Welcome back! I want to start off by saying how much I appreciate you stopping by to check out my interviews with these fabulous people. I hope you’re checking out the rest of the website along the way! Anyone who has ever managed their own website knows how much work goes into these boogers so it means a bunch that you’ve spent any of your precious time here.
With that said, I have another exceptional person for you to get to know today.
Thank you for joining us today, Thomas.
T: Thanks for your interest.
Let’s start with where you’re orginially from.
T: I’ve lived nearly all my life in this wonderful state of the Union. I lived most of that time in Fort Scott, Kansas, but have lived in Augusta where I graduated from high school, and Emporia where I graduated with two degrees.
Impressive! May I ask what your two degrees are in?
T: I have a degree in Psychology (minor in Literature), and a Master’s in School Psychology (clinical emphasis), as well as 76 post hours.
When did you begin your writing journey?
T: My very first story was written while I was in ninth grade. My mother, prior to her premature death, was fond of reading to me and activated my own love of the written word. In fact, I almost had a degree completed in English and literature, before switching fields to psychology, where I spent most of my professional career practicing (and writing continuously but only reports, manuals, workshop materials, etcetera.)
How old were you when your mother passed?
T: I was ten when my mother passed. I was later adopted by her sister who became my “mother” until five years ago when she passed.
I’m sorry for your loss. So when exactly did you decide you wanted to publish?
T: The first real writing for publication began only four years ago following my retirement from ten years as a minister. Since then I have written eight books, and am currently working on number nine. They are all available through Amazon as I self-published through their creative arm: CreateSpace.
Wow! Eight books in four years. That’s wonderful! Tell me about your published works.
T: My current list of books are: Viet Nam and other Interruptions, a trilogy written from the trauma perspective, and originating out of my visit to The Wall; that others in the PTSD group I belong to encouraged. That was followed by Grandpa’s Stories: Moral Stories for Young Readers, written for the age group called “tweenies,” eight to thirteen; and then immediately followed by a poetry devotional with commentaries entitled, It Was a Crystal Clear Night. I would fully admit that God had a huge Hand in that creative endeavor. I felt a need to revise slightly, the Grandpa book, because it needed to fit more closely with the next two books to form another trilogy. I have just finished, Grandpa’s Stories: Advice for Teenagers Living in Today’s World. All of this writing occurred within three years.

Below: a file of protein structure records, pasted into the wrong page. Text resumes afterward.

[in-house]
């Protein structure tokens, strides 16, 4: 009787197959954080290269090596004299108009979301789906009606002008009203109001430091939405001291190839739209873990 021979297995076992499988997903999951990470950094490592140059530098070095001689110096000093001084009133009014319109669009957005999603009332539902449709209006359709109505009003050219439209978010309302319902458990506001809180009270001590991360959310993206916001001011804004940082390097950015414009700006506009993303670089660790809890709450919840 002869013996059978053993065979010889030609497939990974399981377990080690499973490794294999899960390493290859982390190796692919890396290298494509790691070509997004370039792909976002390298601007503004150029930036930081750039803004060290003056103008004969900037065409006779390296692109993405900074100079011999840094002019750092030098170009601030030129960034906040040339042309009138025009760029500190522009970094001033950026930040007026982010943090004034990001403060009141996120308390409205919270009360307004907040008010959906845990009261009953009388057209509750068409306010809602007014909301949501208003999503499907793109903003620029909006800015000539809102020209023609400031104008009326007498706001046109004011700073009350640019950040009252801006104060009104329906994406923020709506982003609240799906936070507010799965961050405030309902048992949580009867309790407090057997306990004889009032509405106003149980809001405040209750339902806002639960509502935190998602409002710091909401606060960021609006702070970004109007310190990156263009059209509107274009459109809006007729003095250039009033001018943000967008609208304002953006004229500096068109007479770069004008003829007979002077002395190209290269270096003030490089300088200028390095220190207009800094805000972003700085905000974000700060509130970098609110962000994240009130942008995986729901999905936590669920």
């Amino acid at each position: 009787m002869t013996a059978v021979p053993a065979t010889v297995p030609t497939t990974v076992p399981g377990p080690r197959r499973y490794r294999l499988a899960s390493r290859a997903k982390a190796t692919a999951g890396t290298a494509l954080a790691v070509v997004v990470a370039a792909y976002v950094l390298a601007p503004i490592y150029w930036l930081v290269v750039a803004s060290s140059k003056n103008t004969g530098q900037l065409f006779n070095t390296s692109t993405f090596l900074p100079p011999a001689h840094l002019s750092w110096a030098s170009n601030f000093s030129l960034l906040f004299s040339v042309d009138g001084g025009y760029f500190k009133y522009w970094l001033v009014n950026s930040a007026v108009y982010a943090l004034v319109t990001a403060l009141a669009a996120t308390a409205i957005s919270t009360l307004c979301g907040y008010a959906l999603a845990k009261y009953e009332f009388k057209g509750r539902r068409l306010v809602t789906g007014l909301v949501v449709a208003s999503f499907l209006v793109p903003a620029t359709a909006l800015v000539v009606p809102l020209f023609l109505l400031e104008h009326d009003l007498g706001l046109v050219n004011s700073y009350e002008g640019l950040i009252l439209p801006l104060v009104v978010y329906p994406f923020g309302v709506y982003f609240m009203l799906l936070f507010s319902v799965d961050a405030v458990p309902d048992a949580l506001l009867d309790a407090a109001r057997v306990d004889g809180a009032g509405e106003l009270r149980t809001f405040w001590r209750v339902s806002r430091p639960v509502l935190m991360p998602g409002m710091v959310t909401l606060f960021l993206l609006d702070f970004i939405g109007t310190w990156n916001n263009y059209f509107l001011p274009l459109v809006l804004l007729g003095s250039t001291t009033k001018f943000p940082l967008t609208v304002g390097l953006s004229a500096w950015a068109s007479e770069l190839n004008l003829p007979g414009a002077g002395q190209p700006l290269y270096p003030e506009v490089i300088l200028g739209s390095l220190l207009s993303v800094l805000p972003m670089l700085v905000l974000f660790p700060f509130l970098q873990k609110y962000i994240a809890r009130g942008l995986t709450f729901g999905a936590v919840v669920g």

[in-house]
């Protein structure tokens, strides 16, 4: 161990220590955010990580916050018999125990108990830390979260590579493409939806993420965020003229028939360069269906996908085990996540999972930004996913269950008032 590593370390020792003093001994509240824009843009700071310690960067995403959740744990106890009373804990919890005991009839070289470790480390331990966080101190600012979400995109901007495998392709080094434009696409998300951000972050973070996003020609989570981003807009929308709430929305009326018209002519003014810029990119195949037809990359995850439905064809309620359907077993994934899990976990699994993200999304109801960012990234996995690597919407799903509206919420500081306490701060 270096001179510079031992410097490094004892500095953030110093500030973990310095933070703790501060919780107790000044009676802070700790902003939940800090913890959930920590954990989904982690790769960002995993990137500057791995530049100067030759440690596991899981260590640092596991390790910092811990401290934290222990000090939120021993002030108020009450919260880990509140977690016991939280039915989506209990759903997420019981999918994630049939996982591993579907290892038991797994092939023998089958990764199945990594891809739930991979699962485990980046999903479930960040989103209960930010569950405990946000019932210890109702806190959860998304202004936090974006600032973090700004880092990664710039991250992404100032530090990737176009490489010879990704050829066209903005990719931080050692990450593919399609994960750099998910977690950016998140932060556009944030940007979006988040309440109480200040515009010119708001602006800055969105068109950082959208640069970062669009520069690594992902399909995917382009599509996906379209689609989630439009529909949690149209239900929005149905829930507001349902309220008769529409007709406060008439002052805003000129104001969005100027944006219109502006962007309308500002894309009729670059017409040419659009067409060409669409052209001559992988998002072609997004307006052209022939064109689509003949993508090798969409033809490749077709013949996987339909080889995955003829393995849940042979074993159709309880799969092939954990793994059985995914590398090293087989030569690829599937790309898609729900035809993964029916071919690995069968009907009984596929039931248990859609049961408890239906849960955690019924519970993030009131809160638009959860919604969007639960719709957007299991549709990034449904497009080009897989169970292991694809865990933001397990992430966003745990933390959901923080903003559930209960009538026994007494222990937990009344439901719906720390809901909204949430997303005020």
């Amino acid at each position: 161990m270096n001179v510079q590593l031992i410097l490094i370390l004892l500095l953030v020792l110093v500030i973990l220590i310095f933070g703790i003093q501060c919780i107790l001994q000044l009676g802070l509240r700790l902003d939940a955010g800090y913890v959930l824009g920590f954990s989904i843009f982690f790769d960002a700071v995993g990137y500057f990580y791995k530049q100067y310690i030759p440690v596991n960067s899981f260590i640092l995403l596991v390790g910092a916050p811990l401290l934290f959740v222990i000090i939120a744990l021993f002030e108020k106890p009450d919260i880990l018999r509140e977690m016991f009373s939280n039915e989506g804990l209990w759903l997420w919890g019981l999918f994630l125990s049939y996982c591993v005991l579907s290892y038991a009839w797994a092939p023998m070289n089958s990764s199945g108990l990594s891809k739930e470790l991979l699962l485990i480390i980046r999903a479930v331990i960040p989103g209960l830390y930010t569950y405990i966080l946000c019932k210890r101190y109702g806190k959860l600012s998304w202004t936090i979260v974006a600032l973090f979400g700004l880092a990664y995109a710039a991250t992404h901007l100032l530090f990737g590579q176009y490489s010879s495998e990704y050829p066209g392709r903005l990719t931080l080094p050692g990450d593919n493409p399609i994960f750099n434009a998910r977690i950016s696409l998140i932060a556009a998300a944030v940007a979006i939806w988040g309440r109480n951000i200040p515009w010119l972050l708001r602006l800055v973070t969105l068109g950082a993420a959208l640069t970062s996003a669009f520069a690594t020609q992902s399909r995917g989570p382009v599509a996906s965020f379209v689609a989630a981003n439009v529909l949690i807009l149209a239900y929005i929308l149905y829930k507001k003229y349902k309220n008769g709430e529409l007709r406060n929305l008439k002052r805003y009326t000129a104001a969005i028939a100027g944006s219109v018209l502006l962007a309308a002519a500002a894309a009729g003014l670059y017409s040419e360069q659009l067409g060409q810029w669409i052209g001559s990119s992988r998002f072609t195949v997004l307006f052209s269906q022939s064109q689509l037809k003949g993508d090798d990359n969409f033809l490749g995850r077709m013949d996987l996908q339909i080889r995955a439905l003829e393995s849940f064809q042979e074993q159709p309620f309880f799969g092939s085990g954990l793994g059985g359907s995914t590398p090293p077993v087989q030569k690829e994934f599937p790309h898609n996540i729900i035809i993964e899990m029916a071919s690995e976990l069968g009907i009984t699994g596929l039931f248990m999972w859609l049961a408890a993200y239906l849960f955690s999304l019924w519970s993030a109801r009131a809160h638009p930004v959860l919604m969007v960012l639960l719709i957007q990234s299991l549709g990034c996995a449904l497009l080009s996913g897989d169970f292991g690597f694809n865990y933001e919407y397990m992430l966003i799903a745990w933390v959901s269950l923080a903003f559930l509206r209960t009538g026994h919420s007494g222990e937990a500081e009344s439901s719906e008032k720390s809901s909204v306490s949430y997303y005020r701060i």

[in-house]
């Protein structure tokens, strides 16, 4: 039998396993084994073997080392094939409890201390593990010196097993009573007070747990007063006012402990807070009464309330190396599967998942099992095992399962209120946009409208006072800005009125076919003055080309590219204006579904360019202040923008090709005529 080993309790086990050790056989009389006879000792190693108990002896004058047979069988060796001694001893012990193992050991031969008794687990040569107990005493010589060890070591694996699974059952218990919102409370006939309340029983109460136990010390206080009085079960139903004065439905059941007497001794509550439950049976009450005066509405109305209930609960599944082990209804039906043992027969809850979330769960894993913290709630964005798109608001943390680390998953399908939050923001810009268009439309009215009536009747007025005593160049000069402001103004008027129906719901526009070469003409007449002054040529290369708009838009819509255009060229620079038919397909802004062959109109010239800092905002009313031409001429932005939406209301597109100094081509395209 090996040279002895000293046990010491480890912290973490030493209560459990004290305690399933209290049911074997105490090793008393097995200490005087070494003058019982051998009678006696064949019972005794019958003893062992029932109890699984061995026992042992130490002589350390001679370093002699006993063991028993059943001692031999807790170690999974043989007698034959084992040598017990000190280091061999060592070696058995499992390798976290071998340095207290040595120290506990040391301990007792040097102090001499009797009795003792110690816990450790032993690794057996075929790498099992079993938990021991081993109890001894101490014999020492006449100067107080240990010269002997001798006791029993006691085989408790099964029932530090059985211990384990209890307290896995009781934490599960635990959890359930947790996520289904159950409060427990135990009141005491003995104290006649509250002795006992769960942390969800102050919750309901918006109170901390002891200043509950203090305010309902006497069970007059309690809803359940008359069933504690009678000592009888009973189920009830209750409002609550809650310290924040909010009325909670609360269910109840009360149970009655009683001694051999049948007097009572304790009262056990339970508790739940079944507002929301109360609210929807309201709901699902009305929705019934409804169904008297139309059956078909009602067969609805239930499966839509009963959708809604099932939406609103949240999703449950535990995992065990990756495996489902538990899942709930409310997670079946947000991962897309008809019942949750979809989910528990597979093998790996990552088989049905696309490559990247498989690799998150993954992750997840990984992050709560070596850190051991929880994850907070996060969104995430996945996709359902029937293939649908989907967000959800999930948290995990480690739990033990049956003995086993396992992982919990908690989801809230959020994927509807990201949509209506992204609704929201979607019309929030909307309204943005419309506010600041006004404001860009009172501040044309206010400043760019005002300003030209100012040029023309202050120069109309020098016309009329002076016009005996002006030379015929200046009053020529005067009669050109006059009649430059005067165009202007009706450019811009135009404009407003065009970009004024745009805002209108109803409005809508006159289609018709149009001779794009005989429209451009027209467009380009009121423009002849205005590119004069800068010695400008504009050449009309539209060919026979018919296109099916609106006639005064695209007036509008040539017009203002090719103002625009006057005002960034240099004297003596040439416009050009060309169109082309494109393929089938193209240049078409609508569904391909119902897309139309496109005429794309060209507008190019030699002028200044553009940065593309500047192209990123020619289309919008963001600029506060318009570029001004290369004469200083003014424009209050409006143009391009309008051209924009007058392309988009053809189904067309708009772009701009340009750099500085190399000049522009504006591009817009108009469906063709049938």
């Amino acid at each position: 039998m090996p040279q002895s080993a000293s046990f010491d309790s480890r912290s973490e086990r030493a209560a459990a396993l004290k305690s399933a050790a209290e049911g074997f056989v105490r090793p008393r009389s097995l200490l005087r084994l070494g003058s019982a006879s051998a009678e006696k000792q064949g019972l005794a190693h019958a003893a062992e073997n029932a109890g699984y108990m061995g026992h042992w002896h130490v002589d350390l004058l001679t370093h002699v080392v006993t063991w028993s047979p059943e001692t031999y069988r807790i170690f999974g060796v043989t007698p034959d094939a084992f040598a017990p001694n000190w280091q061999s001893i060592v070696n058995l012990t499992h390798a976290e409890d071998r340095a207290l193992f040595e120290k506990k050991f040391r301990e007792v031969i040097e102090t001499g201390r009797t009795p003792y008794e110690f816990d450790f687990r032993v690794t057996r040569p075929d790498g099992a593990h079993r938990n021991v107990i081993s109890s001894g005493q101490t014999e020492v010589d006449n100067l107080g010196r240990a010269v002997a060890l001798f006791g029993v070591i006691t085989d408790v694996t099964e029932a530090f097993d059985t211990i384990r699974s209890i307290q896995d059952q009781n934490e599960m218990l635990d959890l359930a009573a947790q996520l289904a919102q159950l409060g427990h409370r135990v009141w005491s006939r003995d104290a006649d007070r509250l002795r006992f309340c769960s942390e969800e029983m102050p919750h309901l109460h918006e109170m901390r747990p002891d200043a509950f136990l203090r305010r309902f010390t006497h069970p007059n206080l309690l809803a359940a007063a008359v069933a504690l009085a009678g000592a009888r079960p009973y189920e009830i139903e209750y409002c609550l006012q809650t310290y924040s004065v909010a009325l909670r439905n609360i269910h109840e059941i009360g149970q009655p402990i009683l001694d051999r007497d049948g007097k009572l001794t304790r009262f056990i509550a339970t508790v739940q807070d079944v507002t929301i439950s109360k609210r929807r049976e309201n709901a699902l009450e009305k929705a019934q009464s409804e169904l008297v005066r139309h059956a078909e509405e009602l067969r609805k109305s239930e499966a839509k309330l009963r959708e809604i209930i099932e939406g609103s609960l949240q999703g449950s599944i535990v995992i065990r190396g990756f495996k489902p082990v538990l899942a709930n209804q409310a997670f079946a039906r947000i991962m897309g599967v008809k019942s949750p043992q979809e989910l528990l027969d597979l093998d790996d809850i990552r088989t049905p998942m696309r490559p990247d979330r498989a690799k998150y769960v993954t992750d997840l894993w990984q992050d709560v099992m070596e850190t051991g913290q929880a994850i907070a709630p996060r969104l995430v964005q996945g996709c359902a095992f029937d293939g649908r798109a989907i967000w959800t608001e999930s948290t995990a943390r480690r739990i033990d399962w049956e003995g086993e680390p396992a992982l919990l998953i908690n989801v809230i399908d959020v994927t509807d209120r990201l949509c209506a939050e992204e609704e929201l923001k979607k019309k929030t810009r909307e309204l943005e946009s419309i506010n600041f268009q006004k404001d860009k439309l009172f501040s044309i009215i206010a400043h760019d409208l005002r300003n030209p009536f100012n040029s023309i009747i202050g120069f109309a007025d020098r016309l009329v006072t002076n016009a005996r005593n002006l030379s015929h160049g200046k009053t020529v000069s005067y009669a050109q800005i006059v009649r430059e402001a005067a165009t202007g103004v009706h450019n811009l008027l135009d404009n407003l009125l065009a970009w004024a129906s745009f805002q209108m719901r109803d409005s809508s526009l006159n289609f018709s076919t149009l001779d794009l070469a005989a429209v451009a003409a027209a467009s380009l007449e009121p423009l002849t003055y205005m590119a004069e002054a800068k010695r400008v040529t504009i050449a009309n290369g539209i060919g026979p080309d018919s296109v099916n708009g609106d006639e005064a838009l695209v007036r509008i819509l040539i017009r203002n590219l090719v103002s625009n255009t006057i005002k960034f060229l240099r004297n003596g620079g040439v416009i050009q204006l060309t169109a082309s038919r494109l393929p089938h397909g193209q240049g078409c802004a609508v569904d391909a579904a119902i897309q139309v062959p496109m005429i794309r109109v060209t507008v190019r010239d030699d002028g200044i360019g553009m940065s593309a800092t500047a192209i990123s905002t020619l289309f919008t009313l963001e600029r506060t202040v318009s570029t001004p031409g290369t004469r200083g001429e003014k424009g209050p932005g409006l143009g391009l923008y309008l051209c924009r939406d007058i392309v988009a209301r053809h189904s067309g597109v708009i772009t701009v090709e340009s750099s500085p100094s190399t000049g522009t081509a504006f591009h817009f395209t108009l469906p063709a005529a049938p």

If you’ve done that much in such a short time, I know you’re not done yet. What might you be working on now?
T: I am presently completing a professional manual on how to interview children and adolescents, written for psychologists, psychiatrists, counselors and social workers. The title will probably be: The Brief Practical Manual (BPM): A Manual for Those Who Interview Children.
Do you have a genre preference?
T: I am fairly mixed at this time, always open to new ways to express creative writing.
Good way to be!
How about when you’re reading? What genre do you lean toward then?
T: Outside of the many comic books of my childhood, I still very much appreciate the works of Herman Melville. I continue to read other authors, and just finished an intriguing book called ‘Riveted,’ by Jim Davies. Following a wonderful conversation I had with a patron who attended the Kansas Author’s Fair, I am double-reading currently, A Man Called Intrepid, and Kiss the Boys Goodbye. During college (especially with the degree program in Literature), I read like a fiend in multiple genres, both in the older classics, including Beowulf and working hard through the British Literature requirements (even learning to read in the Anglo-Saxon language as we translated), plus the more modern works. Of that reading, the most intriguing were the books by Jean-Paul Sartre, William Golding and Joseph Conrad. After switching fields I was mainly focused on more than a hundred, professional books for the next thirty years, having lost my interest in reading for fun.
What would you say has been your biggest challenge in life?
T: I would say it would be coming to terms with my Viet Nam experience as a combat medic even this many years after the event.
Does your writing help you cope?